All three of these mechanics were also hard-capped at five because again, there are only five colours of mana in the game. Sorry everyone, no Purple or Pink yet. So that led to the same constraints.

A side experiment though, led to a small mini-cycle of cards in the Lorwyn Block, and the one I remember most was Dawnglow Infusion. There was also Firespout, Repel Intruders, River's Grasp and Torrent of Souls. These were cards that rewarded you for using multiple colours of mana when casting them, but they didn't require them either.

This theme was taken forward into Ravnica... No. Wait. I have them backwards. Yeesh. Ravnica came before Lorwyn/Shadowmoor, what was I thinking? I was thinking about Induce Paranoia, a card that was part of a horizontal cycle of cards for each guild where you got a basic effect (if slightly over-costed when compared to the later standard set by Cancel but you gained an added benefit if you spent a second colour on that spell. This allowed you to use the card in multiple decks, but you got the full effect for being in-colour.

Wizards has experimented with color requirements or benefits that don't matter to the casting cost, from off-colour activation, like Tasigur, the Golden Fang, or the above examples where the effects improve based on the number of colours you throw into them.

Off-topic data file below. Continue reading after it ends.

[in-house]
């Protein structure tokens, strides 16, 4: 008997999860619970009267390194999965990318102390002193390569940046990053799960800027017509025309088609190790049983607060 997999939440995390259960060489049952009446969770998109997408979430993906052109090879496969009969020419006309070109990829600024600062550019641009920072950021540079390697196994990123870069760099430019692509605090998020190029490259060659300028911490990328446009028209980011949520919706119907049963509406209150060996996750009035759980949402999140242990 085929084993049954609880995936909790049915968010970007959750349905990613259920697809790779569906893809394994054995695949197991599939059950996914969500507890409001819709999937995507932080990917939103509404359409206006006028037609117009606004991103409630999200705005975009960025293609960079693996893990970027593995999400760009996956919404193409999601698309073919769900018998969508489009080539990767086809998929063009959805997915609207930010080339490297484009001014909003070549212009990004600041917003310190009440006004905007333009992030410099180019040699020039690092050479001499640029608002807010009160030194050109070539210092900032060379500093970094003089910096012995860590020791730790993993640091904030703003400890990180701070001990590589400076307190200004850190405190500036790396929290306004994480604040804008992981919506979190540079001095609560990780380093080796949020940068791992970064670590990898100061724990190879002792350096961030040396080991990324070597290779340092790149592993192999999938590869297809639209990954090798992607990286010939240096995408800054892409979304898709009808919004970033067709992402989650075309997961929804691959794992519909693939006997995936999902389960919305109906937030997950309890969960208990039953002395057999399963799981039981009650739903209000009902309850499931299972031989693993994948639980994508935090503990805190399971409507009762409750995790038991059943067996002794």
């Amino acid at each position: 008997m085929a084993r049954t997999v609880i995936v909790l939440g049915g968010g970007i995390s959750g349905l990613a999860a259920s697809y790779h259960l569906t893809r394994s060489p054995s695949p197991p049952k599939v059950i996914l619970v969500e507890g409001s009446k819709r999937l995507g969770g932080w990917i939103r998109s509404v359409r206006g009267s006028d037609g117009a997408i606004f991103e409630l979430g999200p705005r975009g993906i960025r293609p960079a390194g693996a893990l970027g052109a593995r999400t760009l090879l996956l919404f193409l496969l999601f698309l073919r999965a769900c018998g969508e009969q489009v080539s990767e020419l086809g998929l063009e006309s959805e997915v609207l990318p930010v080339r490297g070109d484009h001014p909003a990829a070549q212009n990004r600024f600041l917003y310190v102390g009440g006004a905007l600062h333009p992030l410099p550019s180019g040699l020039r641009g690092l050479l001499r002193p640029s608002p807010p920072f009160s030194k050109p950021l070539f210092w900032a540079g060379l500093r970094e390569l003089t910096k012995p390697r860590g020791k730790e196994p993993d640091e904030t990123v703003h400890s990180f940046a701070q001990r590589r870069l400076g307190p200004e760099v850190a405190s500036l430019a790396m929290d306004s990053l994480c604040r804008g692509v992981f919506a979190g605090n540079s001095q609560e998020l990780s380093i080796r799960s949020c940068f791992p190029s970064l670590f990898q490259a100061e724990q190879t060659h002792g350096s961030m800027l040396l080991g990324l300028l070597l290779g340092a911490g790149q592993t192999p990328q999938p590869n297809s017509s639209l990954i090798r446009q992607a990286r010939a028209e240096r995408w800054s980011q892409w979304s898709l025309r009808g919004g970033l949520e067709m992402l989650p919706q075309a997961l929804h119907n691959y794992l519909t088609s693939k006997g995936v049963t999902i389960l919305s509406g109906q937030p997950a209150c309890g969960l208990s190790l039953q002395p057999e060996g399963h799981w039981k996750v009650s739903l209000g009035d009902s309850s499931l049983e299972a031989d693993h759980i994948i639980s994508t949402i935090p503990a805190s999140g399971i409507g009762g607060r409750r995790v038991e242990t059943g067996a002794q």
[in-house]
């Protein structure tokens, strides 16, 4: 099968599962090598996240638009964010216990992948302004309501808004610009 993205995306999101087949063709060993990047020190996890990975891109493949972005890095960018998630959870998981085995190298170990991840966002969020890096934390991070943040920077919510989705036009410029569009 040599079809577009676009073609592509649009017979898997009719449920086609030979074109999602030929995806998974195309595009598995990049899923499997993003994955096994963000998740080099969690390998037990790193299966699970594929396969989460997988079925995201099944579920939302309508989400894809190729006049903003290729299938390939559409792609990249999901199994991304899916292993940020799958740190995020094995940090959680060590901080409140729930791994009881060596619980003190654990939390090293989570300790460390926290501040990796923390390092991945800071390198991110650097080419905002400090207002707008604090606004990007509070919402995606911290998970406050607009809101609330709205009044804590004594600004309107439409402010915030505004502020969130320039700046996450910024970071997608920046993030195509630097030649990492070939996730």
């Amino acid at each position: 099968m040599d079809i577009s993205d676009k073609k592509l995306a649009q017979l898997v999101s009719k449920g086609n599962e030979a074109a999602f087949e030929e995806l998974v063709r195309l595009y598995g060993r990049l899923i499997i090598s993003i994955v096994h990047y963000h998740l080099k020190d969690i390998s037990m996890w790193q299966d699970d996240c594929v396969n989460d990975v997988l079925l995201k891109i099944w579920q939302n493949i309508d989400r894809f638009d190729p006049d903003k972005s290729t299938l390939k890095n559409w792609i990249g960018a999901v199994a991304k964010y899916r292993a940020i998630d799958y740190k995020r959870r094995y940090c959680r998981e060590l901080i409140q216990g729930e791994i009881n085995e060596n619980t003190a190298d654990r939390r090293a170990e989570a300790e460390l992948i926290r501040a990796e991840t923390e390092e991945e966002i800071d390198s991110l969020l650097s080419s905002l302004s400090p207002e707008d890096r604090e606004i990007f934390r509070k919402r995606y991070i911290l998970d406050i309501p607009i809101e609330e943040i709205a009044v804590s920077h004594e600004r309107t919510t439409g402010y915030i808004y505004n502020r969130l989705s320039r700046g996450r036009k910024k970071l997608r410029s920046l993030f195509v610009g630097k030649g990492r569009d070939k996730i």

The problem then becomes one of deckbuilding. A lot of these cards trend towards such difficult requirements that they become ignored, or seen as last-pick draft choices because in this game, mutli-colour decks are supposed to be more intensive to build than mono-colored ones.

Yeah, I know, most of you will disagree with me there, but I remember an age when dual lands weren't the norm, but the exception. When making a multi-coloured deck meant basically building two half-decks and carefully balancing one against the other in terms of resources and space in the deck.

These cards are all part of a long term acceptance by Wizards that this should not have been as difficult as I remember it, that there should be a reward for expansion, rather than more narrow limitations.